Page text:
What Once Was: The Apollo Mall at Monticello

June 04, 2022  •  Leave a Comment

The long-abandoned Apollo Mall on the east side of Monticello first opened in 1983. The mall, formerly the Monteco Mall, was developed by Alfred S. “Flap” Ingber of Fallsburg (1931-1991).

 

Photograph of the abandoned Apollo Mall in the southern Catskills in the village of Monticello, Sullivan County, New York.Apollo MallThe long-abandoned Apollo Mall on the east side of Monticello first opened in 1983. The factory outlet mall, although popular for a time with about 37 stores, did not last long. Plagued with issues, the last retail tenant moved out in 2003 and by 2007 the county had repossessed the property from its prior owners due to back taxes.

Photograph of the abandoned Apollo Mall in the southern Catskills in the village of Monticello, Sullivan County, New York.Apollo's FallThe long-abandoned Apollo Mall on the east side of Monticello first opened in 1983. The factory outlet mall, although popular for a time with about 37 stores, did not last long. Plagued with issues, the last retail tenant moved out in 2003 and by 2007 the county had repossessed the property from its prior owners due to back taxes.

Photograph of the abandoned Apollo Mall in the southern Catskills in the village of Monticello, Sullivan County, New York.ApolloThe long-abandoned Apollo Mall on the east side of Monticello first opened in 1983. The factory outlet mall, although popular for a time with about 37 stores, did not last long. Plagued with issues, the last retail tenant moved out in 2003 and by 2007 the county had repossessed the property from its prior owners due to back taxes.

 

Ingber was a graduate of Columbia University in 1954 and later served as president of the Apollo Scaffold and Equipment Company in Monticello. In 1973 he was named a trustee of the College of Pharmaceutical Sciences at Columbia University and was considered a “well-known area horseman.” He was married to Mary Ann Toomey (1938-2015), a graduate of Anna Maria College, Town of Forestburgh historian and partner with her husband at the Apollo Scaffold Company. Flap Ingber died at the age of 60 on October 1, 1991 and is buried at Temple Sholom Cemetery in Monticello.

 

At the time the Apollo was Sullivan County’s only indoor mall. Stores included Van Heusen, Hallmark, Mostly Books, Catskill Corner, American Tourister, Toy Liquidators, Fieldcrest Cannon, an 18-hole miniature golf course, a food court and a movie theater, among many others.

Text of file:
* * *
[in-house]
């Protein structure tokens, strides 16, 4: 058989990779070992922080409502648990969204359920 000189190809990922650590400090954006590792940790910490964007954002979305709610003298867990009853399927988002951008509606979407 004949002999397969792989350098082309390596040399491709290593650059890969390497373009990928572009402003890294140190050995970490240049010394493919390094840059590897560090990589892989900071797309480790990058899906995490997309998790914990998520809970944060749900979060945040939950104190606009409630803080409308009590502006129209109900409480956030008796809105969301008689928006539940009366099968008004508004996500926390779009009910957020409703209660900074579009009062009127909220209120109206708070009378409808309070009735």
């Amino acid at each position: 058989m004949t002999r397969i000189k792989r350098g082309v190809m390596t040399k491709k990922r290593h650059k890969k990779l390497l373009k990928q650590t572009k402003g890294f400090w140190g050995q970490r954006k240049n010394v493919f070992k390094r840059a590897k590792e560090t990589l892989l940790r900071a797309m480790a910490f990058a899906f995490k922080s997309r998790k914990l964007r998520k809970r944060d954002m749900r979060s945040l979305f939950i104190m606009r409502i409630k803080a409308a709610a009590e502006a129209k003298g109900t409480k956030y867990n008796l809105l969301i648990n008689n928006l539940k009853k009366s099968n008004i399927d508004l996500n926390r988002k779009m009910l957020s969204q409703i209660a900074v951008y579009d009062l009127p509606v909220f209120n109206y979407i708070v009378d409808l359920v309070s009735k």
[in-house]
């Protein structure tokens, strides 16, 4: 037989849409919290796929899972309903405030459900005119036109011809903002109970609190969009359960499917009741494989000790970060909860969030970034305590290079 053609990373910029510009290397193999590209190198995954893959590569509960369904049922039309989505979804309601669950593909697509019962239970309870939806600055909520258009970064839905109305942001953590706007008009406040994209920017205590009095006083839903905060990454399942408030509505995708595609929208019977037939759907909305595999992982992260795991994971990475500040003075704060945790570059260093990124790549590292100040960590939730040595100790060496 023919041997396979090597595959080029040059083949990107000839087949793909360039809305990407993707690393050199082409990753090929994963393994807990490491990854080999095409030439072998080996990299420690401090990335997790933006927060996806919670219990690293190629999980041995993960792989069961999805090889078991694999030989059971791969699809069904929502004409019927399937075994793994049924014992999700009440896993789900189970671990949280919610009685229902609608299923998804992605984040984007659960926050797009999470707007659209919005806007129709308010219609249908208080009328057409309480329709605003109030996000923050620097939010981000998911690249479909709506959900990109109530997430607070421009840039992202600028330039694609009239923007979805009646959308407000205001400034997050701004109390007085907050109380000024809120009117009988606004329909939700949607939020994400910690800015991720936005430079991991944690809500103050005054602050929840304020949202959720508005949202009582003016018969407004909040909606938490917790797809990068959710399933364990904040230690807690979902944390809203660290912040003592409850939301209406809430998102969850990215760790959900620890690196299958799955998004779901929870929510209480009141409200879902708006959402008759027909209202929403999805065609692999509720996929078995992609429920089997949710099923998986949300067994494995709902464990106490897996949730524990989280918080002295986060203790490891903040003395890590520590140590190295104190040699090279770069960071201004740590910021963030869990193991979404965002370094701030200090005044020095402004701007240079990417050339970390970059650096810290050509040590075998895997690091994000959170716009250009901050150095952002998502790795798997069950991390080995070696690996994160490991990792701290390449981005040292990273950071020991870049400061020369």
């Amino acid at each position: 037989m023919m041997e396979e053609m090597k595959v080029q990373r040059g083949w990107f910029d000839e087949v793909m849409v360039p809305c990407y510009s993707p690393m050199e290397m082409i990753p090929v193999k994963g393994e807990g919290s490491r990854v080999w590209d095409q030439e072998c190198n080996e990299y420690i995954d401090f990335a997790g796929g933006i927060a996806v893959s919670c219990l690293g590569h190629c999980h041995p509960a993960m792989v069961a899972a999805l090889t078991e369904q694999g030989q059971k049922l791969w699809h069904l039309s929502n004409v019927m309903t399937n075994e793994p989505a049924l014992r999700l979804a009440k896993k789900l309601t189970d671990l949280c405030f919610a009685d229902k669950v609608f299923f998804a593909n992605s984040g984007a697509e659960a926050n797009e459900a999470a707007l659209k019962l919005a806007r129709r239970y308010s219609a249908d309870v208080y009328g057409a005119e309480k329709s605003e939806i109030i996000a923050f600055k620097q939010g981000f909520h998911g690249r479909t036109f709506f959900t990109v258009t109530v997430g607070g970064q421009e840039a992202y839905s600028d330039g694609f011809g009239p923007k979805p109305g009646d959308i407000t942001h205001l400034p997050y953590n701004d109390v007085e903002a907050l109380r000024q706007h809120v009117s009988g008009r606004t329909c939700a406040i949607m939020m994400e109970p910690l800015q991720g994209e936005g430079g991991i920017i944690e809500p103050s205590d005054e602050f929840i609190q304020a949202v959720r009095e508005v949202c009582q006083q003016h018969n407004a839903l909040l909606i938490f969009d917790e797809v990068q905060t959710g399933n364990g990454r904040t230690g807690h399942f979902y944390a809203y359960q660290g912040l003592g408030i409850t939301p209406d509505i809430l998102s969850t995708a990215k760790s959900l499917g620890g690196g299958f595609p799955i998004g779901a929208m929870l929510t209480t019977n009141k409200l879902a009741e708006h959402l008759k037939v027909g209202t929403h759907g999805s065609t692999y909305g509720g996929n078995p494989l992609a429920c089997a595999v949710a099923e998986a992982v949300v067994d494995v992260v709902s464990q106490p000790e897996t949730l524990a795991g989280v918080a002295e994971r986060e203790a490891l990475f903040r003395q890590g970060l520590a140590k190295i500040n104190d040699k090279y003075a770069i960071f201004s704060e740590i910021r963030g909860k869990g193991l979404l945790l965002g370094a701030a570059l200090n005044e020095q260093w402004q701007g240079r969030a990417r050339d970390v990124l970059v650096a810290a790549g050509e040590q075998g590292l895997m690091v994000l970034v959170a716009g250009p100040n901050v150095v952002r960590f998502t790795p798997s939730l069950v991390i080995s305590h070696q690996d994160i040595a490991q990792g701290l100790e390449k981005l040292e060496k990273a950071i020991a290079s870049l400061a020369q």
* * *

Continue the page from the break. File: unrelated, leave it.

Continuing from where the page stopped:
The factory outlet mall, although popular for a time with about 37 stores, did not last long. The mall was plagued with issues, including huge potholes in the parking lot, health code violations, fire hazards, uninspected fire sprinklers and a leaky roof. The mall was located adjacent to the Sullivan County landfill.

 

The last retail tenant moved out in 2003 and by 2007 the county had repossessed the property from its prior owners due to back taxes. The property is now in a high state of decay with broken glass, collapsed ceilings, overgrown vegetation and graffiti.

 

Photograph of the abandoned Apollo Mall in the southern Catskills in the village of Monticello, Sullivan County, New York.FriendsThe long-abandoned Apollo Mall on the east side of Monticello first opened in 1983. The factory outlet mall, although popular for a time with about 37 stores, did not last long. Plagued with issues, the last retail tenant moved out in 2003 and by 2007 the county had repossessed the property from its prior owners due to back taxes.

Photograph of the abandoned Apollo Mall in the southern Catskills in the village of Monticello, Sullivan County, New York.Iron Man at the ApolloThe long-abandoned Apollo Mall on the east side of Monticello first opened in 1983. The factory outlet mall, although popular for a time with about 37 stores, did not last long. Plagued with issues, the last retail tenant moved out in 2003 and by 2007 the county had repossessed the property from its prior owners due to back taxes.

 

In 2013, 10 years after the mall closed, several scenes from the supernatural horror film titled “Jamie Marks is Dead” were filmed at the abandoned mall. The movie was based on Christopher Barzak’s novel titled “One for Sorrow.”

 

The property is often in the local news as local officials work towards a solution on what do with the 25-acre property going forward. Ideas have included a boutique distillery, high stakes bingo parlor, office center, an updated shopping mall, a big box store or a truck stop and hotel off the redeveloped exit 106 as part of the Interstate 86 project.


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